Government spokesman Ulrich Wilhelm told journalists that Obama's call for close international cooperation corresponded with the stance of the German government and the chancellor.
Meanwhile, the government coordinator for German-American ties, Karsten Voigt hailed Obama's key foreign policy speech as "significant."
It made clear "both sides of the Atlantic want to tackle global problems," he added.
Addressing a crowd of 200,000 people at an open air venue in downtown Berlin Thursday evening, Obama called for a deepening of the American-European partnership aimed at battling the new threats of the 21st century among them terrorism and climate warming.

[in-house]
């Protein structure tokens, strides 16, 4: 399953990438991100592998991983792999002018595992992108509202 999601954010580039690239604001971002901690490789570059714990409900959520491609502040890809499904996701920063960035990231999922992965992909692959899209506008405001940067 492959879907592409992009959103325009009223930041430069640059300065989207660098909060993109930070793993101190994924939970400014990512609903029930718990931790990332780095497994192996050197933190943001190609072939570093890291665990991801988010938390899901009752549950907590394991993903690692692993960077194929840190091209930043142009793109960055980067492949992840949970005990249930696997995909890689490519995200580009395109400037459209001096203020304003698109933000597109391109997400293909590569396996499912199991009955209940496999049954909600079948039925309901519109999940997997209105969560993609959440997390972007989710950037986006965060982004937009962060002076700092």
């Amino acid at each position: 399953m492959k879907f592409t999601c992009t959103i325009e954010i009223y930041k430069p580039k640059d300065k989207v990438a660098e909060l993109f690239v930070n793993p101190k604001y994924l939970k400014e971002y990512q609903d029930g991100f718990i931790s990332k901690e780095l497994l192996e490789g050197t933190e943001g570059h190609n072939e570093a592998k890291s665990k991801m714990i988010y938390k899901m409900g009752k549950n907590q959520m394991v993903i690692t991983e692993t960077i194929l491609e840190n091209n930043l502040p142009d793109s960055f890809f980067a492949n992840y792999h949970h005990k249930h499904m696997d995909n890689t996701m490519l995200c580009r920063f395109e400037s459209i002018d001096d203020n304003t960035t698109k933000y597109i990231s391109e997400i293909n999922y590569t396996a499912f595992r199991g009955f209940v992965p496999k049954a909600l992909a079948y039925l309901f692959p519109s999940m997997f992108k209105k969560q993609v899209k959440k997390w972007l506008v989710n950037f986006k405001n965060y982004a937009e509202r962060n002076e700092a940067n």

The 46-year-old Democratic Senator from Illinois was scheduled to leave Berlin Friday afternoon for Paris where he was due to meet with French President Nicholas Sarkozy.
There had been conflicting media reports about whether Obama would make a short stopover at the US military air base in Ramstein, located in southwestern Germany to visit a nearby US military hospital which treats US troops who were seriously injured in Iraq and Afghanistan.
Obama's multi-nation foreign trip was mainly directed at sharpening his foreign policy profile with American voters.
He started his tour with visits to Iraq, Afghanistan and the Middle East before arriving in Berlin on Thursday for talks with German leadership. --IRNA